Cadmium, Environmental Exposure, and Health Outcomes

Soisungwan Satarug; Scott H. Garrett; Mary Ann Sens; Donald A. Sens

Disclosures

Environ Health Perspect. 2010;118(2):182-90. 

In This Article

Cadmium Body Burden

Sex and Tissue Differential Cadmium Accumulation

Tissue collected from postmortem examinations has been used to define cadmium accumulation levels in tissues and organs of human subjects (Table 6). In an analysis of 61 environmentally exposed subjects between 2 and 89 years of age (mean 38.5 years), Satarug et al. (2002) revealed that renal cadmium accumulation was greater in younger age groups with little increase, or even a reduction, in the older age groups. Some investigators have suggested that younger individuals have high rates of renal cadmium accumulation because of a very high rate of dietary cadmium absorption (Horiguchi et al. 2004; Kikuchi et al. 2003). Conversely, a lack of renal cadmium accumulation in older individuals may be caused by a fall in dietary absorption rate plus a reduction in tubular reabsorptive capacity, which is associated with the aging of the kidney. A few studies have examined sex differences and cadmium accumulation. For example, Satarug et al. (2002) showed that Australian women had twice the level of cadmium in their livers than did their male counterparts; they also noted a trend for higher cadmium content in the kidneys of the female subjects. Uetani et al. (2006) documented differences in cadmium accumulation in a range of tissues and organs between 72 men and women who lived in areas with no apparent cadmium pollution. In addition, several studies on human eyes have shown that the retinal pigment epithelium and choroids contained more cadmium than did the retina (Erie et al. 2005; Wills et al. 2008). These studies also found that women, men and women of older age, and smokers of both sexes had elevated levels of cadmium accumulation in eye tissues. Additional studies have demonstrated sex differences in ocular metal content in nondiseased eyes and those afflicted with AMD (Wills et al. 2008, 2009).

Intestinal Absorption of Metals, Body Burden Variability, and Metal Transporters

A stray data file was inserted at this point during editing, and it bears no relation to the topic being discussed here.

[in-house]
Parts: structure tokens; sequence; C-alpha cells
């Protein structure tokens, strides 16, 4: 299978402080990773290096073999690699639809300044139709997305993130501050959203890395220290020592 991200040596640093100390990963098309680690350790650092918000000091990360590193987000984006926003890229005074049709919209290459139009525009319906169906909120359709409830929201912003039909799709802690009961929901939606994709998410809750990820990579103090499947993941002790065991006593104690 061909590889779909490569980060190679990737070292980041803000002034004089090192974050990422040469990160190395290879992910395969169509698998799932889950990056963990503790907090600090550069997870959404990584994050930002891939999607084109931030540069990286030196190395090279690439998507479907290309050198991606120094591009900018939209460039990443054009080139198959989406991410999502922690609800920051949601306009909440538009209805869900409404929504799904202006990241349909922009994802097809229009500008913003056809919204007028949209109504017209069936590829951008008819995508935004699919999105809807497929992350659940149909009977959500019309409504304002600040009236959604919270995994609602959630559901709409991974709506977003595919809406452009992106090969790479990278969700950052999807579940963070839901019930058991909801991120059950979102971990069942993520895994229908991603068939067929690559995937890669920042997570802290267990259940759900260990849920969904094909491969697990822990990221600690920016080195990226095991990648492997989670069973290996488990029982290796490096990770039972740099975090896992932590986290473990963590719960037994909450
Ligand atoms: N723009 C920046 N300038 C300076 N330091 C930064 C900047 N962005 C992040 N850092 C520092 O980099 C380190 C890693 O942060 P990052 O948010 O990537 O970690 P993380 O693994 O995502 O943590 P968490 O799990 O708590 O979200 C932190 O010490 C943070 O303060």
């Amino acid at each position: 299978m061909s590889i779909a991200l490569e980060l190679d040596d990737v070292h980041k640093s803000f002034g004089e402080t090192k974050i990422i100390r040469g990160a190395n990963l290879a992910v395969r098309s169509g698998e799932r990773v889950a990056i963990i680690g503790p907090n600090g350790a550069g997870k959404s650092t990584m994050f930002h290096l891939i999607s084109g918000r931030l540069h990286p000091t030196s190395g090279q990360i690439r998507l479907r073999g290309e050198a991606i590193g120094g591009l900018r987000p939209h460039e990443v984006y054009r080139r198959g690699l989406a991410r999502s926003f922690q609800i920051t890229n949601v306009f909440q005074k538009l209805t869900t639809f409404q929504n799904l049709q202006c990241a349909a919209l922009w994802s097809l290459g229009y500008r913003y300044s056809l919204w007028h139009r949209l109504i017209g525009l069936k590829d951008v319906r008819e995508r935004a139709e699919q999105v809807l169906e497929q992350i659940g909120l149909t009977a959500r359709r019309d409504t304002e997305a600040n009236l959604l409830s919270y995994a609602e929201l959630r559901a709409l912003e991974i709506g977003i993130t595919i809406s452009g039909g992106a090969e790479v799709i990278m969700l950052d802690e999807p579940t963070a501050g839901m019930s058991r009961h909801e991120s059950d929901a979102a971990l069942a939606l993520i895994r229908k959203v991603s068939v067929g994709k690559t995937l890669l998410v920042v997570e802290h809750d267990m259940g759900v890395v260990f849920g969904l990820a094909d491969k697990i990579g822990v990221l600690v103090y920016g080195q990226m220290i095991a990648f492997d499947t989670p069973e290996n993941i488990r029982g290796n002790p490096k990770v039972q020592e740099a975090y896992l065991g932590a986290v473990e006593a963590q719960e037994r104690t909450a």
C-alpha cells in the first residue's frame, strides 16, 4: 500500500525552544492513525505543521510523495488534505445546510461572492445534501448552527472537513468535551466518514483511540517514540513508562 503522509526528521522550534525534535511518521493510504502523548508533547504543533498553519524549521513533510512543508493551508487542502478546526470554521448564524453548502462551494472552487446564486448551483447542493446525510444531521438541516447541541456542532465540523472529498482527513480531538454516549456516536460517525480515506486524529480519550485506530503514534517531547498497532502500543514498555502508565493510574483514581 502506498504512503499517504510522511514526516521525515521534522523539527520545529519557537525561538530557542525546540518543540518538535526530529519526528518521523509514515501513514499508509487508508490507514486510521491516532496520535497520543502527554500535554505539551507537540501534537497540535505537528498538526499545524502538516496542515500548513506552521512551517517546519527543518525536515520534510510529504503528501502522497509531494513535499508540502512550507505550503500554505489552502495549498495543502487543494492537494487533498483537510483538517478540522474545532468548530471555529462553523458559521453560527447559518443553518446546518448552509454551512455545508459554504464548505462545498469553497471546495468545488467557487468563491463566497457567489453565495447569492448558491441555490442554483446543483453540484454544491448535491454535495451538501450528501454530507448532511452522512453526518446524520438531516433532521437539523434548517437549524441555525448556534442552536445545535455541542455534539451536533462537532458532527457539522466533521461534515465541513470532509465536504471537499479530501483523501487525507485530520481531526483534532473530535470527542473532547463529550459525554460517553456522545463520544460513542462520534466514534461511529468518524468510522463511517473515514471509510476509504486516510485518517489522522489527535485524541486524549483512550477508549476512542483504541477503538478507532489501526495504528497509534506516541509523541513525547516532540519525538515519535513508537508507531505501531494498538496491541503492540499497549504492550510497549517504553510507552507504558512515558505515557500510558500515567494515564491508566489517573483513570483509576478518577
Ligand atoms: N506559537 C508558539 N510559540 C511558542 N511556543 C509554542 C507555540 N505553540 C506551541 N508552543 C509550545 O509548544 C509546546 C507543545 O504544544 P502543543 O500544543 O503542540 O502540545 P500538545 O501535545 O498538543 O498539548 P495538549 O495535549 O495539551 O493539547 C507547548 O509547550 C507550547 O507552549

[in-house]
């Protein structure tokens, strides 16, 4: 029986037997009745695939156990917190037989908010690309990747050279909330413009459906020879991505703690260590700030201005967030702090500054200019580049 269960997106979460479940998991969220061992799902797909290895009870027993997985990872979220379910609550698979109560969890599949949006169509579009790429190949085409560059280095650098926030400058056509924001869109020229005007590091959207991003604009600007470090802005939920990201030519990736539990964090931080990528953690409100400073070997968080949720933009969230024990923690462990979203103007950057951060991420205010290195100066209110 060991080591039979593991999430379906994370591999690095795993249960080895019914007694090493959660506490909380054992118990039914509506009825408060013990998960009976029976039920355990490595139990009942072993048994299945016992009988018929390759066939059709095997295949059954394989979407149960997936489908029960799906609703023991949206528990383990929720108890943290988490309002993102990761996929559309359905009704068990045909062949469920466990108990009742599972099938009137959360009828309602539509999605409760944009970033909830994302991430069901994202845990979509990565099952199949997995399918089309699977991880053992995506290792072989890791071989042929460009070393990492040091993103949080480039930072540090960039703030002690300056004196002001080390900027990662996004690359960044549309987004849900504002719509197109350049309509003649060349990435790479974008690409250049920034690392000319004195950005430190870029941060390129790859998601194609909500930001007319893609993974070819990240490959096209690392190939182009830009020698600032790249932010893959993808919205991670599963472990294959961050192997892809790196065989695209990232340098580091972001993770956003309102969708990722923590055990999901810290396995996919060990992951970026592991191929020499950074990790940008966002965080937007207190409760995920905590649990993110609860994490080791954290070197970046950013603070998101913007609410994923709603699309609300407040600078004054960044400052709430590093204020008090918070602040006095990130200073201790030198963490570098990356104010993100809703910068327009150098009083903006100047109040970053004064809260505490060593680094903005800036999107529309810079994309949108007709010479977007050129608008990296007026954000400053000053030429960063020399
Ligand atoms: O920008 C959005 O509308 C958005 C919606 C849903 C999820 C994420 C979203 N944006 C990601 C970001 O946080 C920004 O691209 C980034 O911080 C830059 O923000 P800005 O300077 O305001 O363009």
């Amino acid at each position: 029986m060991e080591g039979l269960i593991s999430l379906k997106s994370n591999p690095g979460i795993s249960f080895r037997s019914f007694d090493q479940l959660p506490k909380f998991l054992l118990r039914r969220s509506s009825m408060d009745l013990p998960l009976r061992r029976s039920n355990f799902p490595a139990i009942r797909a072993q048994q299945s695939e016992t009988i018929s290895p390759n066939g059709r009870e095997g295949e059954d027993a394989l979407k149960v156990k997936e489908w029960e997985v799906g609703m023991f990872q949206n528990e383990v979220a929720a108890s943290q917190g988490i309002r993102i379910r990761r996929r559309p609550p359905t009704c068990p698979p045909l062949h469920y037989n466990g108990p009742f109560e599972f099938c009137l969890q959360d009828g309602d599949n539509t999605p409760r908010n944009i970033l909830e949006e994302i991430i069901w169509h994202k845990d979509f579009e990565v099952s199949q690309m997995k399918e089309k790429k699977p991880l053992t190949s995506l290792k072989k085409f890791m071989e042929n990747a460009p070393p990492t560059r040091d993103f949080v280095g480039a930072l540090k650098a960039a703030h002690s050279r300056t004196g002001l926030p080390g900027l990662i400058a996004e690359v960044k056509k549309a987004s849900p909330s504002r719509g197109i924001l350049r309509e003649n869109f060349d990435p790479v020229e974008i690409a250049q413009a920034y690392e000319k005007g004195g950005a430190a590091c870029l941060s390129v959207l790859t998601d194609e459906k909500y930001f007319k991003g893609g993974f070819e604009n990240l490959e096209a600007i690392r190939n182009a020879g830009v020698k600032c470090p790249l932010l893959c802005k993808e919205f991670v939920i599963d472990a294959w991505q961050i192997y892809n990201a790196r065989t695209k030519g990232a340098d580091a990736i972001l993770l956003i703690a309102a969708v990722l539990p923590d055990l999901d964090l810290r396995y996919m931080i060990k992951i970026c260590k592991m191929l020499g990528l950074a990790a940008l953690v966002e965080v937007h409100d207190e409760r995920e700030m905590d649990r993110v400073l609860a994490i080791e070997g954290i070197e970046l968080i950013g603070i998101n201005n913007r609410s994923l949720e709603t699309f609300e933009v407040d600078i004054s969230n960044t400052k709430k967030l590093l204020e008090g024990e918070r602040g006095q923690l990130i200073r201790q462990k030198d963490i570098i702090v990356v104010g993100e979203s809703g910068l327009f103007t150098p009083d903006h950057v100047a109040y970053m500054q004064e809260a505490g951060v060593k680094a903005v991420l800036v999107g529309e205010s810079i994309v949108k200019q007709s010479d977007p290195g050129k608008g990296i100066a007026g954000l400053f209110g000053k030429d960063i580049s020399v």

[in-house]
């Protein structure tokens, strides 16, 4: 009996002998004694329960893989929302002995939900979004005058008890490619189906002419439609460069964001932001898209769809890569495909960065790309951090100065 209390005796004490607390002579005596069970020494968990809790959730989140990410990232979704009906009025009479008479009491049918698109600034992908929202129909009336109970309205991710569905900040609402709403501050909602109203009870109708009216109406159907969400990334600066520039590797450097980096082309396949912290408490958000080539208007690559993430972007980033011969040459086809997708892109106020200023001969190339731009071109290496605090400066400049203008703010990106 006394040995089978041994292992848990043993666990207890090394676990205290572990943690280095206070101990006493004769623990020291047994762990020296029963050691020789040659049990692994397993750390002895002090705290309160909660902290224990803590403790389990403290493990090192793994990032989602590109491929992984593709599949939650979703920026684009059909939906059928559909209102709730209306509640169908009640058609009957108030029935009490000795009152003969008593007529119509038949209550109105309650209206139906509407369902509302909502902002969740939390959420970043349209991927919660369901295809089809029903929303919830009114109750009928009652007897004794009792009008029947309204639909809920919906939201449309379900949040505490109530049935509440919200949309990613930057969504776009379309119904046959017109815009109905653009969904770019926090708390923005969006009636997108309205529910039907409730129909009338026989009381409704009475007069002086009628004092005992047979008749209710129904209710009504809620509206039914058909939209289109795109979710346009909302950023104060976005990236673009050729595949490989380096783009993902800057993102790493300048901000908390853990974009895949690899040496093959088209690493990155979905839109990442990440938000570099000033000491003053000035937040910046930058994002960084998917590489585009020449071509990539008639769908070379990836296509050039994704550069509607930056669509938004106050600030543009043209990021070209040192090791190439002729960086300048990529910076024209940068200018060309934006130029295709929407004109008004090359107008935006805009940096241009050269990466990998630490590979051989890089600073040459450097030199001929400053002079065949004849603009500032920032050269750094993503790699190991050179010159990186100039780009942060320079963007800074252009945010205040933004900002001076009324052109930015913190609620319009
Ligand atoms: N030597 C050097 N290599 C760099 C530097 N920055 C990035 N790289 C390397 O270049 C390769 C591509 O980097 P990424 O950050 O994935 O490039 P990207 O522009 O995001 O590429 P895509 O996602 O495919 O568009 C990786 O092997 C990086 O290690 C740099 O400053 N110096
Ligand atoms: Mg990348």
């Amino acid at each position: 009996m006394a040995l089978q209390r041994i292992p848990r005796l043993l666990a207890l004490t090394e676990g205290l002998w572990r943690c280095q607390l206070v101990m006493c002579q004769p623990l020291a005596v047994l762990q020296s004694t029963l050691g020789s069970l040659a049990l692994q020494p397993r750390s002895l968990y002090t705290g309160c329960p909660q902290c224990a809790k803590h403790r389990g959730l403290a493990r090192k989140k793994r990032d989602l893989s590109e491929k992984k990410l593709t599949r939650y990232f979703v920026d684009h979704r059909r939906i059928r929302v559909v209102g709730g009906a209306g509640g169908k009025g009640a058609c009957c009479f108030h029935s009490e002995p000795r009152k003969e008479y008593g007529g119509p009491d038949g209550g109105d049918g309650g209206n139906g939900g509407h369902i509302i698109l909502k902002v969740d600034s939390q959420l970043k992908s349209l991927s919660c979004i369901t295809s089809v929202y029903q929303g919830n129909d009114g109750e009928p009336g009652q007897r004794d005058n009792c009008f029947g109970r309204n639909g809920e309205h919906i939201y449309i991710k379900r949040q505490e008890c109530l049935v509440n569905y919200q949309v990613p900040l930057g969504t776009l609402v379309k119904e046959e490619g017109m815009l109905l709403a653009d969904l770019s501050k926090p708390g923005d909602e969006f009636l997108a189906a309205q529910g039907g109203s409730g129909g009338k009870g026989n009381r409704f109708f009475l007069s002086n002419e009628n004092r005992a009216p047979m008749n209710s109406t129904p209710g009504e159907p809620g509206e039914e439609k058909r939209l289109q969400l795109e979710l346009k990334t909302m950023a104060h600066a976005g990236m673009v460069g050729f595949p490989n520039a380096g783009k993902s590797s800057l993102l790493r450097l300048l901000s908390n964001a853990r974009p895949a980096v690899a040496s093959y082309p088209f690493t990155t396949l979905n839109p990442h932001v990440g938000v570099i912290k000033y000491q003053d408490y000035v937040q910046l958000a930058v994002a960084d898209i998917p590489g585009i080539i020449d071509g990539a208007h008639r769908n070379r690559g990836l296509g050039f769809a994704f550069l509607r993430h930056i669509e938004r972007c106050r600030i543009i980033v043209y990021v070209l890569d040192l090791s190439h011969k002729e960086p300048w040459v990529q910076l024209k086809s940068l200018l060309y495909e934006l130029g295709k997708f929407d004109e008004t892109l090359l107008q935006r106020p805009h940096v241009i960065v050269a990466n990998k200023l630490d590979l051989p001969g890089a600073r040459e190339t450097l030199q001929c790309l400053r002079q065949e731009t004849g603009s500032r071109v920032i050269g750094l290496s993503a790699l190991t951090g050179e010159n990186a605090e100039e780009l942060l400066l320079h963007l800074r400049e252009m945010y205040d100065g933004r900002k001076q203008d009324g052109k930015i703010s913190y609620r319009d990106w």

Highly efficient absorption, transport, and cellular uptake mechanisms have evolved in living organisms to ensure an optimal supply of essential metals. Such mechanisms are crucial for metals, because they cannot be synthesized or destroyed by the cells and must be mined from the external environment (Clemens 2006). As predicted from the U-shaped doseresponse curve characteristics of essential metals, mechanisms designed to prevent deficiency or overdose toxicity have likely evolved for maintenance of homeostasis (Slikker et al. 2004). Cadmium has no known physiologic function, and no mechanism would have been expected to be evolved for its selective transport and homeostasis. In all likelihood, cadmium is acquired by transport mechanisms developed for essential metals. From physical and chemical properties, those metals are most likely to be zinc (Zn2+), iron (Fe2+), manganese (Mn2+), and calcium (Ca2+). In the literature, a considerable range defines the possible intestinal absorption rate for cadmium. For instance, it was estimated to be between 3 and 7% in humans and between 0.3 and 3.5% in rats. These values were used to assign an average 5% absorption rate in deriving a safe exposure level for cadmium (IPCS 1992; WHO 1989). However, higher cadmium absorption rates (2040%) were shown in balanced studies (Horiguchi et al. 2004; Kikuchi et al. 2003). These studies also observed enhanced rates among young subjects and considered the possible biliary excretion and reuptake via enterohepatic circulation. Many investigators have shown the influence of body iron stores on absorption rate and body burden of cadmium. Satarug et al. (2004) found a 3- to 4-fold increase in cadmium body burden among Thai women who had low iron stores when compared with those of the same age and of normal iron stores. Kippler et al. (2007) found increased cadmium burden among Bangladeshi women associated with low iron stores only among those with adequate zinc status. An inverse correlation between serum iron and blood cadmium was observed among Canadian subjects: men had higher serum iron, blood lead, and serum selenium values than did women, and women had higher serum copper and blood manganese than did men (Clark et al. 2007; Copes et al. 2008). The higher blood manganese in women might be expected because low iron stores have been associated with enhanced manganese absorption (Finley 1999; Kippler et al. 2009). Some studies have shown no influence on body iron stores, but these were conducted in chronic high-exposure situations where metal transporters would likely be saturated with metal. Current data thus suggest metal transporters could be one of the determinants of cadmium body burden—a factor that may explain the variability in blood cadmium levels observed by Björkman et al. (2000) in a cohort of 61 monozygotic and 103 dizygotic twin pairs.

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